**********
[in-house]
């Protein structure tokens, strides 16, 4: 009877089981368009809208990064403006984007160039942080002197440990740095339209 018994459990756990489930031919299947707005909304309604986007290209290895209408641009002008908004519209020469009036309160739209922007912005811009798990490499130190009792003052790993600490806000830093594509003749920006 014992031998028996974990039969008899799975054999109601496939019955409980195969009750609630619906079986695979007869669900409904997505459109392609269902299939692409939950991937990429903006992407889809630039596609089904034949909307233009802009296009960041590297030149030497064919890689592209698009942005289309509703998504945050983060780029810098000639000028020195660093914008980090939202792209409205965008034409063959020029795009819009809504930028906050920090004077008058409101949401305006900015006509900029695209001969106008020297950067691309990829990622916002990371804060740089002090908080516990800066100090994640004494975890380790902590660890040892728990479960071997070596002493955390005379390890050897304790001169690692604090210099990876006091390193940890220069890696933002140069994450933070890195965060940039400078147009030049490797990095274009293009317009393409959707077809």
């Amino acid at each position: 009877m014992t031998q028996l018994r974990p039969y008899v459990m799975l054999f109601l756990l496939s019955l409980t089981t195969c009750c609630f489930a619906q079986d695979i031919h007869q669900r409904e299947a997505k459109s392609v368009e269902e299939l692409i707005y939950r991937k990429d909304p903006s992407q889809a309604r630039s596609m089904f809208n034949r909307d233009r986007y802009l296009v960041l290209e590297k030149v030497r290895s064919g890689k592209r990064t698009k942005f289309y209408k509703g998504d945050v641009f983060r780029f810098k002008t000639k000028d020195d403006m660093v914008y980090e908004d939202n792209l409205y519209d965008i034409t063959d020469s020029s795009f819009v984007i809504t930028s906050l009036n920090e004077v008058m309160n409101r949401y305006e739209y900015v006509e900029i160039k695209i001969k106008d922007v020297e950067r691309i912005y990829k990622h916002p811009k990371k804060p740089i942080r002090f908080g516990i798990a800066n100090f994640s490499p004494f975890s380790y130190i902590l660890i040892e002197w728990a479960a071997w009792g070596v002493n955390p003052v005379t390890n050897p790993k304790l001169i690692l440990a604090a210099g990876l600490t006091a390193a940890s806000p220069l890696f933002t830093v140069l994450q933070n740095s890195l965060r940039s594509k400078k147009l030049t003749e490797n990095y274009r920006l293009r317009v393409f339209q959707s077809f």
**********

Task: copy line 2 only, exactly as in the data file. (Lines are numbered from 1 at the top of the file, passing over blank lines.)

């Protein structure tokens, strides 16, 4: 009877089981368009809208990064403006984007160039942080002197440990740095339209 018994459990756990489930031919299947707005909304309604986007290209290895209408641009002008908004519209020469009036309160739209922007912005811009798990490499130190009792003052790993600490806000830093594509003749920006 014992031998028996974990039969008899799975054999109601496939019955409980195969009750609630619906079986695979007869669900409904997505459109392609269902299939692409939950991937990429903006992407889809630039596609089904034949909307233009802009296009960041590297030149030497064919890689592209698009942005289309509703998504945050983060780029810098000639000028020195660093914008980090939202792209409205965008034409063959020029795009819009809504930028906050920090004077008058409101949401305006900015006509900029695209001969106008020297950067691309990829990622916002990371804060740089002090908080516990800066100090994640004494975890380790902590660890040892728990479960071997070596002493955390005379390890050897304790001169690692604090210099990876006091390193940890220069890696933002140069994450933070890195965060940039400078147009030049490797990095274009293009317009393409959707077809």